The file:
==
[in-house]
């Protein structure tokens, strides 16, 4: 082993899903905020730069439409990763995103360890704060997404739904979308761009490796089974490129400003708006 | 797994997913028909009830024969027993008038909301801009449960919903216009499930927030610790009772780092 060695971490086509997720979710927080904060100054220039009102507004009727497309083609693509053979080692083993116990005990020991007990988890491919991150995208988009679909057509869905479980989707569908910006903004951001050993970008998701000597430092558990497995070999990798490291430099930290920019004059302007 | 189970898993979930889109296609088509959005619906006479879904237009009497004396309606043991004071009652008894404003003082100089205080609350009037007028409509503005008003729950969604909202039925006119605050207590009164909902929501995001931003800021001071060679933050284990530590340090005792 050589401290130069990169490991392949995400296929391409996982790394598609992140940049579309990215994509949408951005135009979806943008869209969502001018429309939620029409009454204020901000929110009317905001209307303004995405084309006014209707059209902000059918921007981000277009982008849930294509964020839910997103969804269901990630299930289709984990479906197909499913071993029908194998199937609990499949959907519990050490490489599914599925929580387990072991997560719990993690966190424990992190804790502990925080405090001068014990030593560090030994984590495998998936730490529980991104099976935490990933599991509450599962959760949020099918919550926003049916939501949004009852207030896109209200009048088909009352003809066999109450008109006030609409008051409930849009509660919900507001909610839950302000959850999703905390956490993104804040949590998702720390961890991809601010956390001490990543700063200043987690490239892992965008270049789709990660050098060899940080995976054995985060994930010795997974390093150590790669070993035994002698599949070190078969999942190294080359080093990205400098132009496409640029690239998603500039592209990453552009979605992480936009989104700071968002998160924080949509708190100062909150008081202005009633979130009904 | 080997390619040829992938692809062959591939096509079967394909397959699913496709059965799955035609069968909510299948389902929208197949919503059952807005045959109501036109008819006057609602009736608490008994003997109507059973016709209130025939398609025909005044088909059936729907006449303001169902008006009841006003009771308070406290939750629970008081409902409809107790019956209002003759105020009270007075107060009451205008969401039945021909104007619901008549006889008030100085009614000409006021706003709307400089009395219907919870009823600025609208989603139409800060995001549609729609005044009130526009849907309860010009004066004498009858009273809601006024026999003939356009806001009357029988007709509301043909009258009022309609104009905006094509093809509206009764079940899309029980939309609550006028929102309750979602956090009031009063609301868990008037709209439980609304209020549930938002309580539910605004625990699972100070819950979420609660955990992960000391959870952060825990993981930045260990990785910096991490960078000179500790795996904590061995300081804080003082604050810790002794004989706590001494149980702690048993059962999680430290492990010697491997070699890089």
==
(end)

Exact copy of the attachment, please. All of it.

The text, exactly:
[in-house]
């Protein structure tokens, strides 16, 4: 082993899903905020730069439409990763995103360890704060997404739904979308761009490796089974490129400003708006 | 797994997913028909009830024969027993008038909301801009449960919903216009499930927030610790009772780092 060695971490086509997720979710927080904060100054220039009102507004009727497309083609693509053979080692083993116990005990020991007990988890491919991150995208988009679909057509869905479980989707569908910006903004951001050993970008998701000597430092558990497995070999990798490291430099930290920019004059302007 | 189970898993979930889109296609088509959005619906006479879904237009009497004396309606043991004071009652008894404003003082100089205080609350009037007028409509503005008003729950969604909202039925006119605050207590009164909902929501995001931003800021001071060679933050284990530590340090005792 050589401290130069990169490991392949995400296929391409996982790394598609992140940049579309990215994509949408951005135009979806943008869209969502001018429309939620029409009454204020901000929110009317905001209307303004995405084309006014209707059209902000059918921007981000277009982008849930294509964020839910997103969804269901990630299930289709984990479906197909499913071993029908194998199937609990499949959907519990050490490489599914599925929580387990072991997560719990993690966190424990992190804790502990925080405090001068014990030593560090030994984590495998998936730490529980991104099976935490990933599991509450599962959760949020099918919550926003049916939501949004009852207030896109209200009048088909009352003809066999109450008109006030609409008051409930849009509660919900507001909610839950302000959850999703905390956490993104804040949590998702720390961890991809601010956390001490990543700063200043987690490239892992965008270049789709990660050098060899940080995976054995985060994930010795997974390093150590790669070993035994002698599949070190078969999942190294080359080093990205400098132009496409640029690239998603500039592209990453552009979605992480936009989104700071968002998160924080949509708190100062909150008081202005009633979130009904 | 080997390619040829992938692809062959591939096509079967394909397959699913496709059965799955035609069968909510299948389902929208197949919503059952807005045959109501036109008819006057609602009736608490008994003997109507059973016709209130025939398609025909005044088909059936729907006449303001169902008006009841006003009771308070406290939750629970008081409902409809107790019956209002003759105020009270007075107060009451205008969401039945021909104007619901008549006889008030100085009614000409006021706003709307400089009395219907919870009823600025609208989603139409800060995001549609729609005044009130526009849907309860010009004066004498009858009273809601006024026999003939356009806001009357029988007709509301043909009258009022309609104009905006094509093809509206009764079940899309029980939309609550006028929102309750979602956090009031009063609301868990008037709209439980609304209020549930938002309580539910605004625990699972100070819950979420609660955990992960000391959870952060825990993981930045260990990785910096991490960078000179500790795996904590061995300081804080003082604050810790002794004989706590001494149980702690048993059962999680430290492990010697491997070699890089």